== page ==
who would that be?
In photography there is a reality so subtle that it becomes more real than reality.
Alfred Stieglitz 1864-1946
I will admit it straight out…I am enamoured of Alfred Stieglitz. His images resonate with me right down to my core. I came across a book titled “Aperture Masters of Photography” Number Six one day while in a used book store and so the enchantment began.
What drew me in initially were his fabulous atmospherics; his use of steam, fog, and snow to create qualities in his images that were similar to the Impressionists. He is unquestionably responsible for launching the rise of modern photography in America in the early 20th century. With his mastery of tone and texture, and ability to imbue an image with emotional intent, he led the Pictorialist Movement which advocated for the artistic legitimacy of photography. He was also one of the first photographers in the 1890’s to create night images of artistic significance. His night scenes taken on rain drenched streets are exquisite masterpieces of light and composition.
“For Stieglitz was primarily the photographer in whatever he did, no experience being truly complete for him until he had photographed it-” Dorothy Norman
He was determined that photography would be recognized as a new medium of expression and in 1902 founded the Photo-Secession movement and shortly thereafter, the gallery, with the cooperation of Edward Steichen, that became known as the 291 in New York City. In addition to photographers, well-known artists like Picasso, Rodin, Matisse, and Cézanne all received American debuts at the 291. In 1907 he introduced the work of Georgia O’Keeffe who would become his wife in 1924.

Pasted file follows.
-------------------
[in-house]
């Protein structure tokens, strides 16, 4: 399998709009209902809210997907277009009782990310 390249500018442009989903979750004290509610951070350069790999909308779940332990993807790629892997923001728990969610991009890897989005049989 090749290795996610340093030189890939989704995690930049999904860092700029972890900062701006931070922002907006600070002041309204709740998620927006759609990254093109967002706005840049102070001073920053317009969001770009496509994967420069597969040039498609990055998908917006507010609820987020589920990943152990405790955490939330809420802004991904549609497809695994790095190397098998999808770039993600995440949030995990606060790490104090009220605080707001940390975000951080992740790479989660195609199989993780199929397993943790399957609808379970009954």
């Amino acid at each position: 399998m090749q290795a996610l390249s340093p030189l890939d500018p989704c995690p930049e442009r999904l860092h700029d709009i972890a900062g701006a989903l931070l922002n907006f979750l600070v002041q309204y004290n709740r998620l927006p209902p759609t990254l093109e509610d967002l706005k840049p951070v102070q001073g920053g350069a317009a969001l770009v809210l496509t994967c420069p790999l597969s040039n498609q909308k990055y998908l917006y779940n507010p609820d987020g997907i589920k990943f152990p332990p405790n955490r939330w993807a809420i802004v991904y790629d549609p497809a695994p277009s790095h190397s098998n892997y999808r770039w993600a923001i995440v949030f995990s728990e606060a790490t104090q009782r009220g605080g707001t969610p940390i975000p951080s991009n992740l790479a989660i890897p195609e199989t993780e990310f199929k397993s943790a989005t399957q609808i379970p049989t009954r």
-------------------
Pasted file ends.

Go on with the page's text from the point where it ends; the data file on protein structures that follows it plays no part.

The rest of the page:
His later work became more influenced by Cubism, straight photography favoring clarity, sharp focus, and high contrast, with less of the sumptuous effects of his earlier work. He developed a friendship with Ansel Adams and in 1936 granted him a one person show at An American Place which he founded in 1929 on Madison Avenue in New York.
His work as a photographer, his editorship of several major publications in his time, and the galleries that he founded in his lifetime that served as the starting points in the careers of many artists, have all taken their place in the history of photography.
I find his work to be as timely today as it was then and credit him with allowing me to fearlessly post an image of a sunset or a rainbow in black and white. I’ve only just touched on his accomplishments here as to cover it all would require volumes, but if I could go back in time, what an experience it would be to see life through his lens!
6 thoughts on “If you could could tag along with an iconic photographer from the past…”
Your picture is very interesting. In a colored picture one probably wouldn’t notice the many light to dark contrasts that are so obvious in black and white. Also, thank you for increasing my knowledge of a pioneer in the taking of interesting, creative pictures. Keep up the good work you are doing with your camera and your posts..
Thank you Verna. For me sometimes color can be overwhelming and as you observed the light and dark contrasts are very evident even in mono.
The double exposure sunset is so atmospheric! Somehow, it conveys absolute stillness through motion. Not in the sense that anything in the frame is moving, but the composition of diagonals gives the image a dynamic energy amid the tranquility. You just want to keep looking at it.
Your brief Stieglitz bio is very interesting. I want more….perhaps a Stieglitz series?
Thank you Suzanne, I love your description and there just might be more on this man in the future. I feel like I barely touched on his lengthy contributions to this medium.
WOW, a delightful post, I too am enamoured of Alfred Stieglitz.
An absolute pleasure to view your post and learn.
Thank you Zelda, a remarkable man wasn’t he?